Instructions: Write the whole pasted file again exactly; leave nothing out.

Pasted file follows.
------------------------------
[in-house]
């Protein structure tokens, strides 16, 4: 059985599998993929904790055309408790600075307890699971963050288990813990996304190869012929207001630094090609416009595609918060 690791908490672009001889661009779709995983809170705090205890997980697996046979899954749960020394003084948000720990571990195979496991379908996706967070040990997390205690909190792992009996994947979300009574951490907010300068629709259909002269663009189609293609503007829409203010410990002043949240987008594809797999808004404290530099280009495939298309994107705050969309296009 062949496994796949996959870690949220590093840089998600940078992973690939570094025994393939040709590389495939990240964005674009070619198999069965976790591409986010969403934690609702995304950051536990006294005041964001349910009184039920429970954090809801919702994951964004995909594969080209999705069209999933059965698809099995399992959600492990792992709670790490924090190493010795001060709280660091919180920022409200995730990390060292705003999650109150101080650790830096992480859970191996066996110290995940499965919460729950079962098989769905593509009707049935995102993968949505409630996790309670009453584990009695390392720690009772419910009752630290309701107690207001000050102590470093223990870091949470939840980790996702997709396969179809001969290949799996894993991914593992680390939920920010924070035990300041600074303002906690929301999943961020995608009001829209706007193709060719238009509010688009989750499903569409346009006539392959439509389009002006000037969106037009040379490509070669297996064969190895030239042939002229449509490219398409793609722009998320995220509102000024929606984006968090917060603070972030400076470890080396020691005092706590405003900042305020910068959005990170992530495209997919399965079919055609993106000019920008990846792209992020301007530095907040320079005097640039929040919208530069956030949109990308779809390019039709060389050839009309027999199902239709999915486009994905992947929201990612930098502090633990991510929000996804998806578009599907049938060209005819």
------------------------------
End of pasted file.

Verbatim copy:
[in-house]
């Protein structure tokens, strides 16, 4: 059985599998993929904790055309408790600075307890699971963050288990813990996304190869012929207001630094090609416009595609918060 690791908490672009001889661009779709995983809170705090205890997980697996046979899954749960020394003084948000720990571990195979496991379908996706967070040990997390205690909190792992009996994947979300009574951490907010300068629709259909002269663009189609293609503007829409203010410990002043949240987008594809797999808004404290530099280009495939298309994107705050969309296009 062949496994796949996959870690949220590093840089998600940078992973690939570094025994393939040709590389495939990240964005674009070619198999069965976790591409986010969403934690609702995304950051536990006294005041964001349910009184039920429970954090809801919702994951964004995909594969080209999705069209999933059965698809099995399992959600492990792992709670790490924090190493010795001060709280660091919180920022409200995730990390060292705003999650109150101080650790830096992480859970191996066996110290995940499965919460729950079962098989769905593509009707049935995102993968949505409630996790309670009453584990009695390392720690009772419910009752630290309701107690207001000050102590470093223990870091949470939840980790996702997709396969179809001969290949799996894993991914593992680390939920920010924070035990300041600074303002906690929301999943961020995608009001829209706007193709060719238009509010688009989750499903569409346009006539392959439509389009002006000037969106037009040379490509070669297996064969190895030239042939002229449509490219398409793609722009998320995220509102000024929606984006968090917060603070972030400076470890080396020691005092706590405003900042305020910068959005990170992530495209997919399965079919055609993106000019920008990846792209992020301007530095907040320079005097640039929040919208530069956030949109990308779809390019039709060389050839009309027999199902239709999915486009994905992947929201990612930098502090633990991510929000996804998806578009599907049938060209005819």